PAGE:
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When Israel named its recent military operation on the Gaza Strip “Pillar of the Cloud,” many drew a biblical connection to Exodus, when Moses and his Jewish followers crossed safely to the land of Canaan while the pharaoh and his army drowned.
Not only was the attack directed at the Islamist government of Gaza, but many perceived it as directed at Egypt’s emerging Islamist authority and its Muslim Brotherhood president, Mohamed Morsy.
Indeed Egypt was immediately put under the spotlight as the only viable broker of a ceasefire, with international diplomacy outsourcing the job to the country’s new elite, still in the process of configuring a coherent policy regarding the Israeli-Palestinian conflict.
Morsy is the solution
Responding to a simple question on who can stop the bloodshed that has claimed more than 100 lives in Gaza, as of press time, a former American diplomat responded unhesitatingly, “Mohamed Morsy.”
“Our position continues to be that those nations in the region, particularly nations that have influence over Hamas — and that’s principally Egypt and Turkey, also Qatar ... — that those nations need to use that influence to de-escalate the conflict,” White House Deputy National Security Adviser Ben Rhodes said Monday. President Barack Obama stressed the need for an end to Hamas rocket attacks on Israel in a telephone call to Morsy Monday to discuss ways to de-escalate cross-border fighting in Gaza, the White House said.
From the onset and nominally, Egypt chose hardline rhetoric against Israel, very different to that used under ousted President Hosni Mubarak, highly perceived as someone who bended to both Israel and the US.
Morsy sent Prime Minister Hesham Qandil to Gaza Friday in what was the first visit by an Egyptian official there since Hamas took over the territory in 2007. Morsy also gave a 20-minute-long televised speech in which he described Israel’s acts as “unacceptable.”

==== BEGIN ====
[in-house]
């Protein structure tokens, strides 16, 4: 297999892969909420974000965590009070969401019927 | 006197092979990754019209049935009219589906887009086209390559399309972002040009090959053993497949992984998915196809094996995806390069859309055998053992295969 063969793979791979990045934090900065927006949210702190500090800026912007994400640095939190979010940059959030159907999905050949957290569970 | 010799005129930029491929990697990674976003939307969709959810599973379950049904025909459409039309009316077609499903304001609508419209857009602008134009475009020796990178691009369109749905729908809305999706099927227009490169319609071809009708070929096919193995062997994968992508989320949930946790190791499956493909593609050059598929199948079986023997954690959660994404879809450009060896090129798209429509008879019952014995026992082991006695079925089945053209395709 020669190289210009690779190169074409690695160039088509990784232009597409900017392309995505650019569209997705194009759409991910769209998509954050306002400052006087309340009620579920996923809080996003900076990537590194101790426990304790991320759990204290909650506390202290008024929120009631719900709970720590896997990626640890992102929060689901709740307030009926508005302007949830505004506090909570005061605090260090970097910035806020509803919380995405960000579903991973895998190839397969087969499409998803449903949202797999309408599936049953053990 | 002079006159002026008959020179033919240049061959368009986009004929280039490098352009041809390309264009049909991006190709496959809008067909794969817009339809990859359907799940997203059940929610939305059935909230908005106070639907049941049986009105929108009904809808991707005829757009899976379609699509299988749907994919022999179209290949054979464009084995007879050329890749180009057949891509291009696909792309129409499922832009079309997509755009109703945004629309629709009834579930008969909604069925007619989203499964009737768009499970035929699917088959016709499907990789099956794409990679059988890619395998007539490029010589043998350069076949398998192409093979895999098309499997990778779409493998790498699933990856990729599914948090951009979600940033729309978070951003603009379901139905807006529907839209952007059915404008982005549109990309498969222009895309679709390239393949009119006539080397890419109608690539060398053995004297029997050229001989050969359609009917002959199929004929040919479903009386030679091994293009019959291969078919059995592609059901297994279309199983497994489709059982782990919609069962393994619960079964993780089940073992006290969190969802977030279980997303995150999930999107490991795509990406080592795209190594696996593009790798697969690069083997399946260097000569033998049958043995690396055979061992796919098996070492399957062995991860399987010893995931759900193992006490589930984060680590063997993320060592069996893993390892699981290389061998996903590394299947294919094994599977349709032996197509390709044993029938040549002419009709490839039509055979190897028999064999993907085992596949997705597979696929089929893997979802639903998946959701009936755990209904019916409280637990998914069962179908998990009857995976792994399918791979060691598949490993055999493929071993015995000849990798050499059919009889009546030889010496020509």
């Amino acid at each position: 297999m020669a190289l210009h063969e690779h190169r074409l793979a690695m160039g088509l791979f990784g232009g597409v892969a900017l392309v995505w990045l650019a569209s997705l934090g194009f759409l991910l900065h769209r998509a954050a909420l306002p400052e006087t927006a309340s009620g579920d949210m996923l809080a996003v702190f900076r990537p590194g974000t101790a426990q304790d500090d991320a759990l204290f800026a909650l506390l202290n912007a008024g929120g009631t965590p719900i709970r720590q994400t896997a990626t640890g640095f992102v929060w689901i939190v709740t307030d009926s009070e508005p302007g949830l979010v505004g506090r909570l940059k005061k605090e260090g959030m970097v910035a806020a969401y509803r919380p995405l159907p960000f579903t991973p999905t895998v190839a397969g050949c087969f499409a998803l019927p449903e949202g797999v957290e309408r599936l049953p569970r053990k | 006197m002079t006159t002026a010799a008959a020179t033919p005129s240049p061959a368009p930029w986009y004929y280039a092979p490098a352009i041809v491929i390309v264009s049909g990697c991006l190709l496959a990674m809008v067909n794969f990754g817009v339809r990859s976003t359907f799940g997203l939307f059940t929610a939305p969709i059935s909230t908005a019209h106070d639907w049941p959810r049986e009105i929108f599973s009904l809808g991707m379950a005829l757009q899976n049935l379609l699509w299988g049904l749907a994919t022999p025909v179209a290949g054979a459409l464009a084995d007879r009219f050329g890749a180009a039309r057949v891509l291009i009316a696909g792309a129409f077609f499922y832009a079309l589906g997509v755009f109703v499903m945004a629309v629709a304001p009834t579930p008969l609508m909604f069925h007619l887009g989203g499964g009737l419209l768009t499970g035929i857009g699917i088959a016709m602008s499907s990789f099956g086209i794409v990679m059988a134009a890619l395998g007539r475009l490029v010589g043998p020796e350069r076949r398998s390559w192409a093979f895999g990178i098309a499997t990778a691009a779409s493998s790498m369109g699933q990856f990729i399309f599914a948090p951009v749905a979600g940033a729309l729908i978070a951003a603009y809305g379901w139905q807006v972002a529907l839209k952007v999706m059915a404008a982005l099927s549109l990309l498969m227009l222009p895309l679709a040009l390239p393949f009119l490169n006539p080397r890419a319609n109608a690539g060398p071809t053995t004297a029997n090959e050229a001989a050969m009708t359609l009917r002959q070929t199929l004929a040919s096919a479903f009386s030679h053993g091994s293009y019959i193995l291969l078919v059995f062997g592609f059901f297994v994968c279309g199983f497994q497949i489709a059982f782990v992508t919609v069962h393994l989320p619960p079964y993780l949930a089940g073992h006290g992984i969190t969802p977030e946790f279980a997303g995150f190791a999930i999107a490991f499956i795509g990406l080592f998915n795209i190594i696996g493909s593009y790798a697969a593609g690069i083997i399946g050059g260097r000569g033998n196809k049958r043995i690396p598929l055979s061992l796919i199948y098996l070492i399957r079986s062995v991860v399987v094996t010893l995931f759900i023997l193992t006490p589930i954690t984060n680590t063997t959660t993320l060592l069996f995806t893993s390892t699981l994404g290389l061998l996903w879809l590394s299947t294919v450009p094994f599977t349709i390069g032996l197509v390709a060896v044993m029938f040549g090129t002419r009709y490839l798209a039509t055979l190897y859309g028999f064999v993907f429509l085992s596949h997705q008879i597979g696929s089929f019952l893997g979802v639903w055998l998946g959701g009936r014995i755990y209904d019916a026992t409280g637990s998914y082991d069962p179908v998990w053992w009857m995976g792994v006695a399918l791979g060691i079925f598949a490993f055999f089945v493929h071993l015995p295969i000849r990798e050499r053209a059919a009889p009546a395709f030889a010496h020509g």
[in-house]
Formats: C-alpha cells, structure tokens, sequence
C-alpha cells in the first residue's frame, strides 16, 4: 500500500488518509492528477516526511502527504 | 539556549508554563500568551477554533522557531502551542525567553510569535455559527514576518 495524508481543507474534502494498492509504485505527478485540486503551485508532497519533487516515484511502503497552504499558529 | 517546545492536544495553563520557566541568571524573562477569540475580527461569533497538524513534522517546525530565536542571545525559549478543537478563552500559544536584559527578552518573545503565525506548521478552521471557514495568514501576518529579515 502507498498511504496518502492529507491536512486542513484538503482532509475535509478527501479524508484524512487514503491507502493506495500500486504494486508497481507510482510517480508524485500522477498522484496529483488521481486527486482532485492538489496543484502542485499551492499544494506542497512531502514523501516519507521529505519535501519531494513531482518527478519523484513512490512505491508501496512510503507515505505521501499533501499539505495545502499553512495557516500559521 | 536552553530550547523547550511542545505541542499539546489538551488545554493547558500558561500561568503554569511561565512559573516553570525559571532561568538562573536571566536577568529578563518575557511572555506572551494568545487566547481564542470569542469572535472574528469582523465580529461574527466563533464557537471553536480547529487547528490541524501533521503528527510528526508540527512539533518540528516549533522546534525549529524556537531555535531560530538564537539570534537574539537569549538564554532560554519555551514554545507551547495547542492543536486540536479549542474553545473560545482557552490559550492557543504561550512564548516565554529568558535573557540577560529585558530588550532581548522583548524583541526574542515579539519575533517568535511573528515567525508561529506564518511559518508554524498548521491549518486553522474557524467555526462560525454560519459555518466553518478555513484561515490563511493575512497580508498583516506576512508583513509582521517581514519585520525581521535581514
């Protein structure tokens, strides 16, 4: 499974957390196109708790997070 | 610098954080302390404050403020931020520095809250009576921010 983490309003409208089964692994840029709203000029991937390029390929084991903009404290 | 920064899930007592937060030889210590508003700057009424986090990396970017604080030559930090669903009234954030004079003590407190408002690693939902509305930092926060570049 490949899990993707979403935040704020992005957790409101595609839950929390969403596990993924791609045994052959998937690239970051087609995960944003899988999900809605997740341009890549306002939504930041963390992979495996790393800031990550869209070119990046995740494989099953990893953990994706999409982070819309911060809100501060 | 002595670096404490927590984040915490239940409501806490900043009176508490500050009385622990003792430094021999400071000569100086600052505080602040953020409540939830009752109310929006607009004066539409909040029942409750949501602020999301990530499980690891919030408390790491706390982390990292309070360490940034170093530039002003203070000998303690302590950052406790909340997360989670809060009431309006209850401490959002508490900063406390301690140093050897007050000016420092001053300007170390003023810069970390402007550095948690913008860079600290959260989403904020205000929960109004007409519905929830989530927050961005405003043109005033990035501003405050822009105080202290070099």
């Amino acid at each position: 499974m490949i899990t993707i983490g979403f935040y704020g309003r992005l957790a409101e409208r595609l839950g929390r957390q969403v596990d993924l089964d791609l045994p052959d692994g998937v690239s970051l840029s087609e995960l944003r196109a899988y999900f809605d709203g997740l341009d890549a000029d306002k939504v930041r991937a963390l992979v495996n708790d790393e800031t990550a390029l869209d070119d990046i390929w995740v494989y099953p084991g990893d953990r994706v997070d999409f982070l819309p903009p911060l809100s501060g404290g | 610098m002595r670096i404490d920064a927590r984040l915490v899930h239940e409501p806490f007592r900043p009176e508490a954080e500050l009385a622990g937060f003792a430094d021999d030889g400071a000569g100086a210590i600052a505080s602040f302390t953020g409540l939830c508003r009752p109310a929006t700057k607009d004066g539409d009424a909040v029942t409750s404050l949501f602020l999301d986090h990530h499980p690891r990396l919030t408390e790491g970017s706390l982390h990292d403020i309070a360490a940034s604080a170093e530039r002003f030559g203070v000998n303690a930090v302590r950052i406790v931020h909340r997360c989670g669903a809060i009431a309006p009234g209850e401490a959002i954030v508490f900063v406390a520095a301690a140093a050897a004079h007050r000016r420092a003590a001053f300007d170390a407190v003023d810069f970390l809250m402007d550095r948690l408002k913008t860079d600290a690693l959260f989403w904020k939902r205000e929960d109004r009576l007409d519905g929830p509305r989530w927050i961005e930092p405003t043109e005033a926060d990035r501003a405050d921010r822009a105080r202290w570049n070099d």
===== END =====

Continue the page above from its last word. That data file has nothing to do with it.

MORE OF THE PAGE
“I say to those on behalf of all the Egyptian people that Egypt today is different from yesterday, and Arabs today are different from yesterday. I say confidently that Egypt will not leave Gaza alone ... We assure [Israel] that the price will be high for continued aggression,” he said.
One of his advisers, who preferred to remain anonymous, stressed that Egypt after the revolution would not leave the Palestinian people behind.
“This is no longer the Egypt you used to know before. We are accountable to the people who elected us,” he says.
Meanwhile, Khaled Meshaal, head of Hamas’ political bureau, also commended Egypt for the role it is playing, asserting that it is a different country now that it is throwing its support behind his government against the Israelis. He spoke at a press conference in Cairo Monday.
Pundits see the rapprochement as only expected, given the organic ties between the Brotherhood and Hamas.
“Egypt has a lot of influence now on Hamas, due to historical, ideological and even personal ties between the new president and Hamas, as opposed to the mistrust and backstabbing that dominated relations between Mubarak and Hamas,” Omar Ashour, director of the Middle East Graduate Studies Program at the University of Exeter Institute of Arab and Islamic Studies, tells Egypt Independent.
During Mubarak’s reign, the regime “empowered Israel” during negotiations and weakened Hamas’ stance, Ashour says.
“Now, under Morsy, it’s the other way around,” he explains.
Many in Egypt and Palestine bitterly recall how the Israeli Operation Cast Lead on Gaza in 2008–2009, which claimed more than 1,400 Palestinian lives, was launched while former Israeli Foreign Minister Tzipi Livno was in Egypt — with complete support from Mubarak, Ashour points out.
A calculated position
In the wake of possible weakened Iranian influence over the Israeli-Palestinian conflict, Morsy is perceived as the only one who can step up and fill the gap.